Here are my latest illustrations from the series of stories published in the Navaliya women’s weekly magazine. This week’s story was about a canine hero who saved one of my mother’s younger sisters when she fell into their bathing pond.
My job of illustrating the bathing pond and my grandfather featured in the story was made easier due to the fact that I was familiar with their appearance. As for illustrating the dog who happened to be the main ‘star’ of the story, it was not so difficult as I was told that it was a rice hound. They are by far the most common breed of dogs here in Sri Lanka and due to their smooth coat, quite easy to illustrate.
In the illustration above, you can see our canine hero in action. I used an A5 size medium grain cartridge paper by Artifolk which although only 160gsm in weight can withstand quite a heavy wash. This is due to the fact that the paper is made partly out of cotton. I love to work on this paper, especially with my waterbrushes. In fact, several illustrations for my mother’s first book of childhood memoirs were done using this same paper.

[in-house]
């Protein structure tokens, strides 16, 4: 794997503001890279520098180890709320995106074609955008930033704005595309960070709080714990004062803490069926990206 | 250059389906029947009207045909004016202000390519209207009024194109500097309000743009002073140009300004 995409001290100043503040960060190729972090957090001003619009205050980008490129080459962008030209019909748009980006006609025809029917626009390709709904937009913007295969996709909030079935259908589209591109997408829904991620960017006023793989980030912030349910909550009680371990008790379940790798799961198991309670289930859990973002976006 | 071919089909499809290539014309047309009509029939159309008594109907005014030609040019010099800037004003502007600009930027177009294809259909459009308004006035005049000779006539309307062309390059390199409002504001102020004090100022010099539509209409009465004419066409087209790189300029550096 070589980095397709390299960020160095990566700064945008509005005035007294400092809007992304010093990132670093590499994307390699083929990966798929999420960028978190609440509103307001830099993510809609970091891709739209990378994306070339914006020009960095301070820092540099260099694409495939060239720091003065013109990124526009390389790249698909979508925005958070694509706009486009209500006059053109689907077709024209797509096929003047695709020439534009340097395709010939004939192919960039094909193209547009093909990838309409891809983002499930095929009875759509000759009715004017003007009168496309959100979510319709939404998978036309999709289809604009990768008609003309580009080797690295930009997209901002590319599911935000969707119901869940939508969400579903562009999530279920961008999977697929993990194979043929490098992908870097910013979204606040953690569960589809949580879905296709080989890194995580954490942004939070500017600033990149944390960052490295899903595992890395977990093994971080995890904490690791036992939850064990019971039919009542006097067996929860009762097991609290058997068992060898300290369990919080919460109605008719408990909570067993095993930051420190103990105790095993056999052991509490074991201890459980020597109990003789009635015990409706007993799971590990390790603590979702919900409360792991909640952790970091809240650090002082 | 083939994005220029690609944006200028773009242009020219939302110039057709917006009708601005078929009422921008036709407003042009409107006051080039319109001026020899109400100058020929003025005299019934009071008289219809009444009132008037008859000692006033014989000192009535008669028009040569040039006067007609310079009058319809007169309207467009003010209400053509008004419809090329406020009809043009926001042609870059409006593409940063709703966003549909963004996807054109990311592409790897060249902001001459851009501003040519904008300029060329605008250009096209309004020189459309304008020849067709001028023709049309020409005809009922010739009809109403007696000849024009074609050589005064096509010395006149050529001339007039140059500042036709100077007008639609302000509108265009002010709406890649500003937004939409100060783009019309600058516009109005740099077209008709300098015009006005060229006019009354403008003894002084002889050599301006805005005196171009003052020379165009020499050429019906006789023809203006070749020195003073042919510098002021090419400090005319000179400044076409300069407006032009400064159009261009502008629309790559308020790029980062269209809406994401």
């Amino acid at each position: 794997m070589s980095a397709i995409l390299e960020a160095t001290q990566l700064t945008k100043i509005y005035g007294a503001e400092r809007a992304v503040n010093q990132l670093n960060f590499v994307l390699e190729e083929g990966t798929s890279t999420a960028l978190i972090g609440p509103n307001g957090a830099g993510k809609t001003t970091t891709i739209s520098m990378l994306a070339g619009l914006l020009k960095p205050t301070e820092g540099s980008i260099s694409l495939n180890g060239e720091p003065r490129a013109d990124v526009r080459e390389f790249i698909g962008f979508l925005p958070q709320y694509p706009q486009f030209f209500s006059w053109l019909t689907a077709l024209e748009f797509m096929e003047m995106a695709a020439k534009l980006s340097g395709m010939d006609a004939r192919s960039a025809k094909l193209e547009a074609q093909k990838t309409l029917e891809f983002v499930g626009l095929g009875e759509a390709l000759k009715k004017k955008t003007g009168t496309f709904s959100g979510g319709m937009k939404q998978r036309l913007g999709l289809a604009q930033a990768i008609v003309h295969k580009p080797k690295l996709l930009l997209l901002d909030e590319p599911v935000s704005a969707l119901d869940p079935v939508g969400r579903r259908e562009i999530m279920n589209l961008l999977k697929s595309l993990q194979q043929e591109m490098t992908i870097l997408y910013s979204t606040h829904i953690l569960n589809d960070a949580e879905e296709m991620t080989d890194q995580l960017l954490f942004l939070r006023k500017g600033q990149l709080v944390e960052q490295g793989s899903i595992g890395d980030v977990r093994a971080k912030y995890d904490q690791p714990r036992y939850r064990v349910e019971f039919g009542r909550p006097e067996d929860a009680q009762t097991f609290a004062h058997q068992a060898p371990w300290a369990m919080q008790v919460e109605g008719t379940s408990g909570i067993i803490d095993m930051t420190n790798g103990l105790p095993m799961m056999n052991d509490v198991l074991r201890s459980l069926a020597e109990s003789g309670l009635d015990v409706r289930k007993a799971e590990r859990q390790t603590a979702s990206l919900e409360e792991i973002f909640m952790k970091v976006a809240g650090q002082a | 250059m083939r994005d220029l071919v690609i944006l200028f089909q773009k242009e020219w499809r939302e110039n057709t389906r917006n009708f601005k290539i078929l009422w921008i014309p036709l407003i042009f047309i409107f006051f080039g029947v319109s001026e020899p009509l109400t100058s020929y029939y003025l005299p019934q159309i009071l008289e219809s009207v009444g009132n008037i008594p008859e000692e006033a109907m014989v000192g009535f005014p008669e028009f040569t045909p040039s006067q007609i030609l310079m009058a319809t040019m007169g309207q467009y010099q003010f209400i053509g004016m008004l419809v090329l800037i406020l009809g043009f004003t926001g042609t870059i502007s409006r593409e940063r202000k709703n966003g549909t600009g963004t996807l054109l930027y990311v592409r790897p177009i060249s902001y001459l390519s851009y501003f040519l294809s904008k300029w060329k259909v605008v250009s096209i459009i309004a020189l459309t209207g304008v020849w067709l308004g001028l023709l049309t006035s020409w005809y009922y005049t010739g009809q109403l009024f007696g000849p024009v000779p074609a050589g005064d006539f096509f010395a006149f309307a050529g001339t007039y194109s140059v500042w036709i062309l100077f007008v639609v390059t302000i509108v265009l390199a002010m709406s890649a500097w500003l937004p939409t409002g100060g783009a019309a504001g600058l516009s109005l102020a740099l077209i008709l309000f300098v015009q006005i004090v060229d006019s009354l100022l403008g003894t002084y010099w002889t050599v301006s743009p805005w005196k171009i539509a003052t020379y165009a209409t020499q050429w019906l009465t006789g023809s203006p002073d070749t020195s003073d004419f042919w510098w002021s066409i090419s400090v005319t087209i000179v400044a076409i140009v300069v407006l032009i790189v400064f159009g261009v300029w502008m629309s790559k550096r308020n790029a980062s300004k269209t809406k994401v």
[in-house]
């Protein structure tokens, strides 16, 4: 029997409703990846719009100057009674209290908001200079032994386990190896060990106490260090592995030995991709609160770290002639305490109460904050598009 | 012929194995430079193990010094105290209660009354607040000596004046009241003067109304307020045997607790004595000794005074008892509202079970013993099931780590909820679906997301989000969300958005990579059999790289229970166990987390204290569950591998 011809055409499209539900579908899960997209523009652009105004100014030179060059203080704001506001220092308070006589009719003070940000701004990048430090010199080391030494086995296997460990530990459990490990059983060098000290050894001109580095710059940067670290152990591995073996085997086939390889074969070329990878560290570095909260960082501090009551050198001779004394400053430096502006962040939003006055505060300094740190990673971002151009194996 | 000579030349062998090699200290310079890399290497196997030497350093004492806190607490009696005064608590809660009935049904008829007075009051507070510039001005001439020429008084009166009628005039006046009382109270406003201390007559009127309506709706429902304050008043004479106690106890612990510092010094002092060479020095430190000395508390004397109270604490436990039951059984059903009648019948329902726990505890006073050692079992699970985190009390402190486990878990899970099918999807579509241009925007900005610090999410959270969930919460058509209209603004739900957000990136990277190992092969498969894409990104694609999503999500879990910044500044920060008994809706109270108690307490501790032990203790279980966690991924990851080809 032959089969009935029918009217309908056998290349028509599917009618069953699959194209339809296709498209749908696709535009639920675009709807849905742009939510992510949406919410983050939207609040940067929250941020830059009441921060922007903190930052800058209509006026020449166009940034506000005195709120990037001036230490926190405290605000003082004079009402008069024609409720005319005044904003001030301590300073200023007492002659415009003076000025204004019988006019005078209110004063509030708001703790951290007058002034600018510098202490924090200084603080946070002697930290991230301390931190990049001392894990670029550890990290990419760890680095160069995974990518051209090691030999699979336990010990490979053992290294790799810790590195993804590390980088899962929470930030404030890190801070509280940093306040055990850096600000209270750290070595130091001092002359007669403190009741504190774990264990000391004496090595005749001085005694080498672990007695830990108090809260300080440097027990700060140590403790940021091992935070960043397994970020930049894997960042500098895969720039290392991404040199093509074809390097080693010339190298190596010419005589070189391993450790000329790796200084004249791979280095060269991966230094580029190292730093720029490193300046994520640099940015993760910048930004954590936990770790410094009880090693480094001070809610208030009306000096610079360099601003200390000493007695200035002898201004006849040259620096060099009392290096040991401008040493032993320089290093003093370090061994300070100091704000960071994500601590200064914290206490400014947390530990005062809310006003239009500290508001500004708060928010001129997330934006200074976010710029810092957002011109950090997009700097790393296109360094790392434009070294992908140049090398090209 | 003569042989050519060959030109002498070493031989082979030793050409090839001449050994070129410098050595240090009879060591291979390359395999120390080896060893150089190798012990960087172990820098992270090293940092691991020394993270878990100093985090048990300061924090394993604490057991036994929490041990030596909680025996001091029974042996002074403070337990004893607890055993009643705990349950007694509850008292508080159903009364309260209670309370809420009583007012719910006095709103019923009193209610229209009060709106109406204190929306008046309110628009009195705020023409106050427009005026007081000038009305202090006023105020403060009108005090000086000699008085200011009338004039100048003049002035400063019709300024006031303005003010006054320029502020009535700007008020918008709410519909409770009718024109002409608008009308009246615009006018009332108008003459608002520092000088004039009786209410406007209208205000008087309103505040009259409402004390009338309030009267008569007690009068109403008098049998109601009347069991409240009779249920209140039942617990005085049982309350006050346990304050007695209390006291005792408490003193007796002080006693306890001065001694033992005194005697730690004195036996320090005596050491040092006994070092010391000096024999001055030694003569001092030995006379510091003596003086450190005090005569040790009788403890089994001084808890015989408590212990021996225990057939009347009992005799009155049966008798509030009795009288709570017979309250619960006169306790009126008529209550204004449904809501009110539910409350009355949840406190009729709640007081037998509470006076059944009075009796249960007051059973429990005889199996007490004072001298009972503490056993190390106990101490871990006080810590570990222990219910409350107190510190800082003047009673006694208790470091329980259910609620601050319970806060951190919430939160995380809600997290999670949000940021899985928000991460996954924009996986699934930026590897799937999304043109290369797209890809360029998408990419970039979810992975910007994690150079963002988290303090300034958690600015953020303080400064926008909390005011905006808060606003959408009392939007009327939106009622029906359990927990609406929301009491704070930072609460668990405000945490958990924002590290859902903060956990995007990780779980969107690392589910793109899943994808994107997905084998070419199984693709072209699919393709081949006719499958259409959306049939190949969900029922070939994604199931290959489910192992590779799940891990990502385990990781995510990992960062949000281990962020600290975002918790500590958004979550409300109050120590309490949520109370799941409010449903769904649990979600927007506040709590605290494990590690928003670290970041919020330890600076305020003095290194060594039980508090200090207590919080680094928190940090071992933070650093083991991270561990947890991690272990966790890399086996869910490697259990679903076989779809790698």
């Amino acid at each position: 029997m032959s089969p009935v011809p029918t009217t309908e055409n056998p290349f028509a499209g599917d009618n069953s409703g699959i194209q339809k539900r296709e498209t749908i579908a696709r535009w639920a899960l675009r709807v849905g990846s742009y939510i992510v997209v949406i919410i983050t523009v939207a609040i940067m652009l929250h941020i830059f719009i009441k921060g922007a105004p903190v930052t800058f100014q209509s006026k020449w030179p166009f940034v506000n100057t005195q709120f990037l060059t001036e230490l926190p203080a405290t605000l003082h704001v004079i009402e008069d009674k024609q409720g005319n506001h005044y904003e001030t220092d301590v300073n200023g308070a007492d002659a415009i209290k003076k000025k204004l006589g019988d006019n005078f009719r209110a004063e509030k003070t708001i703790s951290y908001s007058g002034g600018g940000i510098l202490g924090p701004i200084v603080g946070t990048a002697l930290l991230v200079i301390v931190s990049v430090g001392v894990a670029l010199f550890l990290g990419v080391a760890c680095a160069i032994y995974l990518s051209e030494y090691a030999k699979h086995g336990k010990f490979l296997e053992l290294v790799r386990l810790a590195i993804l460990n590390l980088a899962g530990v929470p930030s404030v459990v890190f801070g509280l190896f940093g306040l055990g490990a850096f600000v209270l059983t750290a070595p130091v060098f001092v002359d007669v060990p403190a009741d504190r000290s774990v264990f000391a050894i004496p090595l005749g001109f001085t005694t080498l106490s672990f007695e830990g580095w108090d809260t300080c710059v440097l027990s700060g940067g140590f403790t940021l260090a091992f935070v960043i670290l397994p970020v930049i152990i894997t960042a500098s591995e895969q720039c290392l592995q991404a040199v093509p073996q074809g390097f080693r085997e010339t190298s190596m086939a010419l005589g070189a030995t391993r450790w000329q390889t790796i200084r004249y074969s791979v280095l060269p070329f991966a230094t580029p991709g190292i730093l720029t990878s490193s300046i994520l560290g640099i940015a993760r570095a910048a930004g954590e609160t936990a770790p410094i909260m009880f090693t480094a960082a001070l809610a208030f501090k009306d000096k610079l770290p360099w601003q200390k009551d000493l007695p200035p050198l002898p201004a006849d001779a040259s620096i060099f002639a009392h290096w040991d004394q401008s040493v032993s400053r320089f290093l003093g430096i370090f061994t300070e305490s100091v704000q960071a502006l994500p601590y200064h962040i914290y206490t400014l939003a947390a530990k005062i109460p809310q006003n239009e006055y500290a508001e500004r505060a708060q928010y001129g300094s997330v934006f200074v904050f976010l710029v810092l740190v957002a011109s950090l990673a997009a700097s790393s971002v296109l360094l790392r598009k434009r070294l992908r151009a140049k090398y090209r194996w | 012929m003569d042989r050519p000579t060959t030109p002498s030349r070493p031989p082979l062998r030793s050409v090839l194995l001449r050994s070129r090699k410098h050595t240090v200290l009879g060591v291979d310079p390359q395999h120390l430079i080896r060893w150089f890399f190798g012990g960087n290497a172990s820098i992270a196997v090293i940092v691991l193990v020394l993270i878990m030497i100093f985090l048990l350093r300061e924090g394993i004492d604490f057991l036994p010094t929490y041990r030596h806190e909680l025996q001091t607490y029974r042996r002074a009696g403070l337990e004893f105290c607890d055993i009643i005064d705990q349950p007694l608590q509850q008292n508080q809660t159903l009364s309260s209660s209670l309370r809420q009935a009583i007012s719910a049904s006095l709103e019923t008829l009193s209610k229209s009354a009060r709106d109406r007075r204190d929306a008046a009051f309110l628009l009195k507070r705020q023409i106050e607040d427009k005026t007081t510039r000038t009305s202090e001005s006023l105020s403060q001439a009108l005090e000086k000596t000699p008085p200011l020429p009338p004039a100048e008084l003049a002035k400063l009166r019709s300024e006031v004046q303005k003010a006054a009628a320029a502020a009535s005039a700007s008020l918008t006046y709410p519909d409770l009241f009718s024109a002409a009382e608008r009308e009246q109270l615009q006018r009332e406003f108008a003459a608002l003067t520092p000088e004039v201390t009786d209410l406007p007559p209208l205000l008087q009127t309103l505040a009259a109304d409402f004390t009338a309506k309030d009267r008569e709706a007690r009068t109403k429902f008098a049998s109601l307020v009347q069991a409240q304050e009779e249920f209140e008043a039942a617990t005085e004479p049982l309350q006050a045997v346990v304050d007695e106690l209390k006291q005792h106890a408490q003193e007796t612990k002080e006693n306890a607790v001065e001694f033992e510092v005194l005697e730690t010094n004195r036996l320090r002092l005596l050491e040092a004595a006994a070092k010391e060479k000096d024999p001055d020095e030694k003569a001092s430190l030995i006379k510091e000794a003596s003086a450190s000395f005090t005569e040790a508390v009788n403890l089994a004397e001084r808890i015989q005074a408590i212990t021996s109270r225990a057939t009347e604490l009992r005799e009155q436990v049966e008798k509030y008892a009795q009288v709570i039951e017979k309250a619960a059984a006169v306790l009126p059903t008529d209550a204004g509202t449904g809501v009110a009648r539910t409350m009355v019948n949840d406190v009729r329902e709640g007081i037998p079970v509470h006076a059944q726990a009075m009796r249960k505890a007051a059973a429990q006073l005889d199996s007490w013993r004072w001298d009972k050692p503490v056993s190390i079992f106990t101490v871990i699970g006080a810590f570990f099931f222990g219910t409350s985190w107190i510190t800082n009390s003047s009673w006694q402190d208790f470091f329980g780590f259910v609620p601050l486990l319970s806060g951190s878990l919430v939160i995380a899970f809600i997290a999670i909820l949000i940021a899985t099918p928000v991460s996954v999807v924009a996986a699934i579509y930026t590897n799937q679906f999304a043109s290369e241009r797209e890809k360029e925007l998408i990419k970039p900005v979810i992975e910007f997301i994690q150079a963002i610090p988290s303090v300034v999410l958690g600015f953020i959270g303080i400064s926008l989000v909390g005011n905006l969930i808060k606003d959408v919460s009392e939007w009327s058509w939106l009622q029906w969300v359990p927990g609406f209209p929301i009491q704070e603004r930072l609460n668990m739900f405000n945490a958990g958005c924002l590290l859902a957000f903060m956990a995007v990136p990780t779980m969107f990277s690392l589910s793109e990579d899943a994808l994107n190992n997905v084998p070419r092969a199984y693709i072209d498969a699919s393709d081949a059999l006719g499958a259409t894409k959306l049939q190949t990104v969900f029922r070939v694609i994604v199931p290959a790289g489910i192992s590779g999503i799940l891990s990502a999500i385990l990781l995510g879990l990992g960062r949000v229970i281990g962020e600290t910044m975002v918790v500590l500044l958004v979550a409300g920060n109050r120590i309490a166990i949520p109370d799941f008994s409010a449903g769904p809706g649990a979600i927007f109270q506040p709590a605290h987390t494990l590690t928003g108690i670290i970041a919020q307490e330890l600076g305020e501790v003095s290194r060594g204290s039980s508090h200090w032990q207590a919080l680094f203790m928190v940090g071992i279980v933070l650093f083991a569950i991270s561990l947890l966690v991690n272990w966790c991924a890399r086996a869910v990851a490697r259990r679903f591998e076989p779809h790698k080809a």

As for the colours, they are a variety of mixed media with watercolours predominating the illustration. The cemented floor and the bucket in the foreground were done using Derwent’s water soluble graphite pencils. Since I was a bit pressed for time I added a pale orange gradient to create the background using Photoshop Elements.
There was another aspect of the story which I wanted to highlight through the illustrations. I have noticed that unlike humans, dogs don’t seem to demand attention for their good work after the deed is done. Personally I think this is a quality which makes dogs such endearing creatures.
Having known quite a lot of dogs—including the ones who lived at my grandparents’ home—I did not have to think long and hard about the type of pose required. All I had to do was to draw a pose which reflected an ’all in a day’s work’ attitude.
For this illustration of the rice hound relaxing I used a cold pressed thick watercolour paper as I needed to apply several washes of brown. I started with a very light wash of sepia ink. Thereafter I used darker shades of brown (watercolour as well as Derwent’s Inktense blocks) for the different areas of the dog’s body. For the shadows I used a dark grade of Derwent’s water soluble graphite pencils.
Of course, the final test for an illustration of a story is the author’s reaction to it. As for the illustration above I found out the easy way. When my mother popped in to ask me something she saw the illustration I had just finished and exclaimed, “That’s exactly what our dogs looked like”! Needless to say I was thrilled...